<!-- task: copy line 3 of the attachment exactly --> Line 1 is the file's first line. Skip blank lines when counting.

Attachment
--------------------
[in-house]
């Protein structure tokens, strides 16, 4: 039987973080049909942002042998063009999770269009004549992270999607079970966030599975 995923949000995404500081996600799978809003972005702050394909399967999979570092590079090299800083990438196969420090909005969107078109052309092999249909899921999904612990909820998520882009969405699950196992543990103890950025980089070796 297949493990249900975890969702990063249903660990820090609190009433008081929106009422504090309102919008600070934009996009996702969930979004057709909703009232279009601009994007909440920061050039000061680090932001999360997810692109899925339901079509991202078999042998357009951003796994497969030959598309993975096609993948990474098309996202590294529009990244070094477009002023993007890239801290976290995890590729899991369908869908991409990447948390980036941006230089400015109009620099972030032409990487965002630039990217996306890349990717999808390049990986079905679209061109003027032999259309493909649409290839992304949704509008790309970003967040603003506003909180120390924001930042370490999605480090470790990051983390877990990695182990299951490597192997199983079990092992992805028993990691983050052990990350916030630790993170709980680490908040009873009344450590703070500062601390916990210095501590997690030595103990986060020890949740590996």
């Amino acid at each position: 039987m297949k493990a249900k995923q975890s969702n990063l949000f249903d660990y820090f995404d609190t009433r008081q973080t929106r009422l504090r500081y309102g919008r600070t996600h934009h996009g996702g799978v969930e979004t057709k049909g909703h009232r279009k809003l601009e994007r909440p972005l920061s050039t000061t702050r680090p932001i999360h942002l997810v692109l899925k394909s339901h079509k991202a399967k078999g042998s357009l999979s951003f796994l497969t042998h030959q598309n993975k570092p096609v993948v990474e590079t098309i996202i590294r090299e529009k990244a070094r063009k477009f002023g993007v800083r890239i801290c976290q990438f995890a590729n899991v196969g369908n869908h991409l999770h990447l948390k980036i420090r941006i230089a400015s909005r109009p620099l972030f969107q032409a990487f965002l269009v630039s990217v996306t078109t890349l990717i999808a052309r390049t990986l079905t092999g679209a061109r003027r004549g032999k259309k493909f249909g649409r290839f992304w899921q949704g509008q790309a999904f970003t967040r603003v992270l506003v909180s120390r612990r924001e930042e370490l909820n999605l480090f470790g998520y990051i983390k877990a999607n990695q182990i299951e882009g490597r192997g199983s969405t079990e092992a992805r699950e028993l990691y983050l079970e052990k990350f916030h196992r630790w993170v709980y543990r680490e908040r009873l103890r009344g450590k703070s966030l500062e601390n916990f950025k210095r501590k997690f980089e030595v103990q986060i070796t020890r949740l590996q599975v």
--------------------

């Amino acid at each position: 039987m297949k493990a249900k995923q975890s969702n990063l949000f249903d660990y820090f995404d609190t009433r008081q973080t929106r009422l504090r500081y309102g919008r600070t996600h934009h996009g996702g799978v969930e979004t057709k049909g909703h009232r279009k809003l601009e994007r909440p972005l920061s050039t000061t702050r680090p932001i999360h942002l997810v692109l899925k394909s339901h079509k991202a399967k078999g042998s357009l999979s951003f796994l497969t042998h030959q598309n993975k570092p096609v993948v990474e590079t098309i996202i590294r090299e529009k990244a070094r063009k477009f002023g993007v800083r890239i801290c976290q990438f995890a590729n899991v196969g369908n869908h991409l999770h990447l948390k980036i420090r941006i230089a400015s909005r109009p620099l972030f969107q032409a990487f965002l269009v630039s990217v996306t078109t890349l990717i999808a052309r390049t990986l079905t092999g679209a061109r003027r004549g032999k259309k493909f249909g649409r290839f992304w899921q949704g509008q790309a999904f970003t967040r603003v992270l506003v909180s120390r612990r924001e930042e370490l909820n999605l480090f470790g998520y990051i983390k877990a999607n990695q182990i299951e882009g490597r192997g199983s969405t079990e092992a992805r699950e028993l990691y983050l079970e052990k990350f916030h196992r630790w993170v709980y543990r680490e908040r009873l103890r009344g450590k703070s966030l500062e601390n916990f950025k210095r501590k997690f980089e030595v103990q986060i070796t020890r949740l590996q599975v």